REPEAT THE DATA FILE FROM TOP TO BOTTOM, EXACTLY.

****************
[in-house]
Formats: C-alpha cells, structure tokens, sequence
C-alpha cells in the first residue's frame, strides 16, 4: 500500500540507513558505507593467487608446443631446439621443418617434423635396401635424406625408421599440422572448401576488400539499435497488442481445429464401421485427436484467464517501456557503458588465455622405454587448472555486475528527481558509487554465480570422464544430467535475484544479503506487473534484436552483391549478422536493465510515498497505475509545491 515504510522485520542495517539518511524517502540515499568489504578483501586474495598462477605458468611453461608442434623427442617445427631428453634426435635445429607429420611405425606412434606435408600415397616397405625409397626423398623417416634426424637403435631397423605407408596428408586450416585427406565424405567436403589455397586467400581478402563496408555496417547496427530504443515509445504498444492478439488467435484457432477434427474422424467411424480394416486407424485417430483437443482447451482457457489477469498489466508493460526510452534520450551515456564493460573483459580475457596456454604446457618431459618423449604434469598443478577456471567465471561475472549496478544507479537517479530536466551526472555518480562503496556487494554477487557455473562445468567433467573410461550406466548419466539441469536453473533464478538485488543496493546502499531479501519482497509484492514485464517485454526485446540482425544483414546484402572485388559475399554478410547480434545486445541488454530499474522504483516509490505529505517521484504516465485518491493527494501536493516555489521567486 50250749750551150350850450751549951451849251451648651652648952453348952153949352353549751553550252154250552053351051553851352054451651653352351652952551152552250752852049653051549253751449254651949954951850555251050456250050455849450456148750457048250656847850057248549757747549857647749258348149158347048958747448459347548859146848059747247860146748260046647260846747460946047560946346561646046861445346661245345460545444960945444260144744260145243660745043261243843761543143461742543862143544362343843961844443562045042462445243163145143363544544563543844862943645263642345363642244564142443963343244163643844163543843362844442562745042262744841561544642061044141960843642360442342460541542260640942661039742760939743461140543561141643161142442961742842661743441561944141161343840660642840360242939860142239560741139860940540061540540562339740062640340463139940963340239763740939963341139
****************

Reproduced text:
[in-house]
Formats: C-alpha cells, structure tokens, sequence
C-alpha cells in the first residue's frame, strides 16, 4: 500500500540507513558505507593467487608446443631446439621443418617434423635396401635424406625408421599440422572448401576488400539499435497488442481445429464401421485427436484467464517501456557503458588465455622405454587448472555486475528527481558509487554465480570422464544430467535475484544479503506487473534484436552483391549478422536493465510515498497505475509545491 515504510522485520542495517539518511524517502540515499568489504578483501586474495598462477605458468611453461608442434623427442617445427631428453634426435635445429607429420611405425606412434606435408600415397616397405625409397626423398623417416634426424637403435631397423605407408596428408586450416585427406565424405567436403589455397586467400581478402563496408555496417547496427530504443515509445504498444492478439488467435484457432477434427474422424467411424480394416486407424485417430483437443482447451482457457489477469498489466508493460526510452534520450551515456564493460573483459580475457596456454604446457618431459618423449604434469598443478577456471567465471561475472549496478544507479537517479530536466551526472555518480562503496556487494554477487557455473562445468567433467573410461550406466548419466539441469536453473533464478538485488543496493546502499531479501519482497509484492514485464517485454526485446540482425544483414546484402572485388559475399554478410547480434545486445541488454530499474522504483516509490505529505517521484504516465485518491493527494501536493516555489521567486 50250749750551150350850450751549951451849251451648651652648952453348952153949352353549751553550252154250552053351051553851352054451651653352351652952551152552250752852049653051549253751449254651949954951850555251050456250050455849450456148750457048250656847850057248549757747549857647749258348149158347048958747448459347548859146848059747247860146748260046647260846747460946047560946346561646046861445346661245345460545444960945444260144744260145243660745043261243843761543143461742543862143544362343843961844443562045042462445243163145143363544544563543844862943645263642345363642244564142443963343244163643844163543843362844442562745042262744841561544642061044141960843642360442342460541542260640942661039742760939743461140543561141643161142442961742842661743441561944141161343840660642840360242939860142239560741139860940540061540540562339740062640340463139940963340239763740939963341139